Studies have been performed to determine how to update the IFF system and make it more secure against exploitation. To date, the suggested changes to the system require the re-design of the interrogators and the transponders, which are the most expensive components of the system. Such a re-design would require replacing the transponder in each of the hundreds or thousands of friendly vehicles, not to mention the replacement of the interrogators in the many ground-based radar installations.
The invention is a system that replaces some or all of the AII pulses in the challenge with "information pulses" that convey information which the system uses to decipher the 32-bit encrypted messages. The information encoded into the information pulses may be, for example, used to automatically select a cryptographic key from one or more stored tables of keys. This not only frees the transponder operator from manually throwing a switch that controls the selection of the key, it allows the system to use many keys and to increase the frequency with which the keys are exchanged.
Alternatively or in addition, the information pulses may convey the time associated with the encryption of the message. The time can then be used to update a real-time clock in the decryption crypto-computer, to select the appropriate key to decipher the message, and/or to prevent later "re-play" of previously sent messages, that is, a re-play of an otherwise valid challenge by an enemy in an attempt to jam the system.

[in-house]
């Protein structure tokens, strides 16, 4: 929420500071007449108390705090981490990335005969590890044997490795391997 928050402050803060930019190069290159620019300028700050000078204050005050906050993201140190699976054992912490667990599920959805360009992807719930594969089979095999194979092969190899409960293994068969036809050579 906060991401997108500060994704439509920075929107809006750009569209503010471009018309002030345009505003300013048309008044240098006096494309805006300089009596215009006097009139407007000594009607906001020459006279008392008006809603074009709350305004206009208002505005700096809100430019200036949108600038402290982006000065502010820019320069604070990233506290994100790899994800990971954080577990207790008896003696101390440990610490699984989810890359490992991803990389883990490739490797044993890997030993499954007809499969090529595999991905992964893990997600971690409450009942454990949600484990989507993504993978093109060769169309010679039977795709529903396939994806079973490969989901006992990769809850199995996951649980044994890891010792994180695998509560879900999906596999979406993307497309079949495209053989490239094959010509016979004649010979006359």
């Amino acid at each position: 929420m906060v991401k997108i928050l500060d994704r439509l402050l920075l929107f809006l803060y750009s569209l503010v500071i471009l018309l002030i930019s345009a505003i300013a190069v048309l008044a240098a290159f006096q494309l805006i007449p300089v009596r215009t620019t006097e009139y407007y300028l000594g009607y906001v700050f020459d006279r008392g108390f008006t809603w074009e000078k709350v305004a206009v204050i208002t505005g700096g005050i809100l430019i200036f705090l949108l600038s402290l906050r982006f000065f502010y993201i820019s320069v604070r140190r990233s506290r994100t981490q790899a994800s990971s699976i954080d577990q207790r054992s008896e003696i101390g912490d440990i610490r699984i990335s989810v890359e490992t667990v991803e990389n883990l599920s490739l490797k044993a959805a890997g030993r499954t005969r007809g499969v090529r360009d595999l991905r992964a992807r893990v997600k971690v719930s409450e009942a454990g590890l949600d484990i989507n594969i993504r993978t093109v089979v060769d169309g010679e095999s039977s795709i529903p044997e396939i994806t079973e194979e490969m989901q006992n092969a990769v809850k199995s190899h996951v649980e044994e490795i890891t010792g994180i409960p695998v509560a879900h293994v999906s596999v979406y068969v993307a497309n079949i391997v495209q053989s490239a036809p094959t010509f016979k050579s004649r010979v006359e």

Alternatively, the information pulses may instead be additional code bits that serve to lengthen the encrypted 32-bit message without altering the length or content of the overall message, as discussed in more detail below.
The system may replace particular AII pulses with the information pulses, or it may vary the positions of the information pulses within the AII pulse positions based on a cryptographic algorithm. Preferably, some of the AII pulses are not replaced, so that they can perform their original anti-interference function and prevent a false message that consists of many consecutive zeros from being interpreted as a challenge.
Since the binary waveform of the challenge is not fundamentally changed, conventional interrogators and transponders can be used to transmit and receive the challenge. Accordingly, the cost to upgrade the present system in order to utilize the AII pulses as information pulses is minimized, while the advantages are many.